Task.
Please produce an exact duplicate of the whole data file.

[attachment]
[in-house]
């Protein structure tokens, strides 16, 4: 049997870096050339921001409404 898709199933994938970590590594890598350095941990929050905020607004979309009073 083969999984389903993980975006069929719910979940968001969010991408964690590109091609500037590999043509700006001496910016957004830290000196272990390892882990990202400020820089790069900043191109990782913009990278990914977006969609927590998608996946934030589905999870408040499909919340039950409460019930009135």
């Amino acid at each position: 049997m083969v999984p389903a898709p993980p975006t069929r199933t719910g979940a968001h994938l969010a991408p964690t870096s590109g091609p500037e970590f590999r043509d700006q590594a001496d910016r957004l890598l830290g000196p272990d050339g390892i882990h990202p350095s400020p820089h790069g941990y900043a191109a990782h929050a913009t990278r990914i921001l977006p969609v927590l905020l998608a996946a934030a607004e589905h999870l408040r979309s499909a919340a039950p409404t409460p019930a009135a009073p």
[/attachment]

[in-house]
């Protein structure tokens, strides 16, 4: 049997870096050339921001409404 898709199933994938970590590594890598350095941990929050905020607004979309009073 083969999984389903993980975006069929719910979940968001969010991408964690590109091609500037590999043509700006001496910016957004830290000196272990390892882990990202400020820089790069900043191109990782913009990278990914977006969609927590998608996946934030589905999870408040499909919340039950409460019930009135």
């Amino acid at each position: 049997m083969v999984p389903a898709p993980p975006t069929r199933t719910g979940a968001h994938l969010a991408p964690t870096s590109g091609p500037e970590f590999r043509d700006q590594a001496d910016r957004l890598l830290g000196p272990d050339g390892i882990h990202p350095s400020p820089h790069g941990y900043a191109a990782h929050a913009t990278r990914i921001l977006p969609v927590l905020l998608a996946a934030a607004e589905h999870l408040r979309s499909a919340a039950p409404t409460p019930a009135a009073p």